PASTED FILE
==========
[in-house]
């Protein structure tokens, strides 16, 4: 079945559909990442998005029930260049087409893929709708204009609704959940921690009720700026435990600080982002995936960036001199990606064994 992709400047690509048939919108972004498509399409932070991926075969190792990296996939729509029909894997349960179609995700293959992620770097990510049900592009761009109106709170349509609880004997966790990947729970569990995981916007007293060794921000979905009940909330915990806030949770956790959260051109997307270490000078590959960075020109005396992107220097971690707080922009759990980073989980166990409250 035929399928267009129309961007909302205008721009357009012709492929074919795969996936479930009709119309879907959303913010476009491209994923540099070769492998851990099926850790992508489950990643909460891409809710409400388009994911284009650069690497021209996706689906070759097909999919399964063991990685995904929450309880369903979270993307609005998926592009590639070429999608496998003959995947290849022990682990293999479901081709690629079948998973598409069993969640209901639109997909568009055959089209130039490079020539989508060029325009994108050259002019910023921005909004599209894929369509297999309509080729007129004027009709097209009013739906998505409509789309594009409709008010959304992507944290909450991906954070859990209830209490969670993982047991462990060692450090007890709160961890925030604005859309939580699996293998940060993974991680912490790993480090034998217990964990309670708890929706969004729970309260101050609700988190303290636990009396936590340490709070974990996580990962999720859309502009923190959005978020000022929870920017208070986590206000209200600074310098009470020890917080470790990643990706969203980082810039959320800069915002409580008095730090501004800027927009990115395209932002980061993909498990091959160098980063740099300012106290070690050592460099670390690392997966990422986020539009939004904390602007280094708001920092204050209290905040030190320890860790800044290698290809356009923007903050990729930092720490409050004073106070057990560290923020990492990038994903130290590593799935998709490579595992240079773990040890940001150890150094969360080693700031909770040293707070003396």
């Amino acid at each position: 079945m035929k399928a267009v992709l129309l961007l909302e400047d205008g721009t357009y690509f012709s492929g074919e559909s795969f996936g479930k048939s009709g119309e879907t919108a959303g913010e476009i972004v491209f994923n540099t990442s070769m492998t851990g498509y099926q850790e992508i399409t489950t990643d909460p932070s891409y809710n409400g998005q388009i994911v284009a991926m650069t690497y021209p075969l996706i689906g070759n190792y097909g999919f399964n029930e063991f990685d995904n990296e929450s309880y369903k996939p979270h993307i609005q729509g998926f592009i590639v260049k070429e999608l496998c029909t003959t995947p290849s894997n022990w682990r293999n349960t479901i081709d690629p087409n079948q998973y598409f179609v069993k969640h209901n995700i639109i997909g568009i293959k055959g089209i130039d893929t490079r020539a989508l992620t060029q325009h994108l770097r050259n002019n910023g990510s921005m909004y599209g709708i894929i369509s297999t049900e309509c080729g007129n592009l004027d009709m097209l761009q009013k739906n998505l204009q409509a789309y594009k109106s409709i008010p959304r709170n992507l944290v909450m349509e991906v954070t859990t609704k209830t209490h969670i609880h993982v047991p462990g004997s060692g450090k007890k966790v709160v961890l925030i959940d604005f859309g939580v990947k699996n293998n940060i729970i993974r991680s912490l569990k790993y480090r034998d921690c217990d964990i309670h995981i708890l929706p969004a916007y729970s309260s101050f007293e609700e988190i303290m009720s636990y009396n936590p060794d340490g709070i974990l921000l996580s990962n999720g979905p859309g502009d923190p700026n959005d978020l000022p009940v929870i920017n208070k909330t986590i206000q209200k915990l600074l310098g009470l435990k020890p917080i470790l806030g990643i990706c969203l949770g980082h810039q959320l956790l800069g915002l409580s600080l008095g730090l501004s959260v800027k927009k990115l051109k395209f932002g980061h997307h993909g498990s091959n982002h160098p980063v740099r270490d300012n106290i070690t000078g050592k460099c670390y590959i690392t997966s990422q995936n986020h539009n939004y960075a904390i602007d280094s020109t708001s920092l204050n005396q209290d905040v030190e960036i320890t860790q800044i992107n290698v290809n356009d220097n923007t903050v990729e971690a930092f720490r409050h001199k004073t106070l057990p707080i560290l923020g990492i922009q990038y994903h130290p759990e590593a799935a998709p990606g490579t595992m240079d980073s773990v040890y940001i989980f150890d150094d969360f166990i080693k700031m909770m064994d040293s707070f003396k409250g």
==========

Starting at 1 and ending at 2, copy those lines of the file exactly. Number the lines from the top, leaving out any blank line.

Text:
[in-house]
């Protein structure tokens, strides 16, 4: 079945559909990442998005029930260049087409893929709708204009609704959940921690009720700026435990600080982002995936960036001199990606064994 992709400047690509048939919108972004498509399409932070991926075969190792990296996939729509029909894997349960179609995700293959992620770097990510049900592009761009109106709170349509609880004997966790990947729970569990995981916007007293060794921000979905009940909330915990806030949770956790959260051109997307270490000078590959960075020109005396992107220097971690707080922009759990980073989980166990409250 035929399928267009129309961007909302205008721009357009012709492929074919795969996936479930009709119309879907959303913010476009491209994923540099070769492998851990099926850790992508489950990643909460891409809710409400388009994911284009650069690497021209996706689906070759097909999919399964063991990685995904929450309880369903979270993307609005998926592009590639070429999608496998003959995947290849022990682990293999479901081709690629079948998973598409069993969640209901639109997909568009055959089209130039490079020539989508060029325009994108050259002019910023921005909004599209894929369509297999309509080729007129004027009709097209009013739906998505409509789309594009409709008010959304992507944290909450991906954070859990209830209490969670993982047991462990060692450090007890709160961890925030604005859309939580699996293998940060993974991680912490790993480090034998217990964990309670708890929706969004729970309260101050609700988190303290636990009396936590340490709070974990996580990962999720859309502009923190959005978020000022929870920017208070986590206000209200600074310098009470020890917080470790990643990706969203980082810039959320800069915002409580008095730090501004800027927009990115395209932002980061993909498990091959160098980063740099300012106290070690050592460099670390690392997966990422986020539009939004904390602007280094708001920092204050209290905040030190320890860790800044290698290809356009923007903050990729930092720490409050004073106070057990560290923020990492990038994903130290590593799935998709490579595992240079773990040890940001150890150094969360080693700031909770040293707070003396």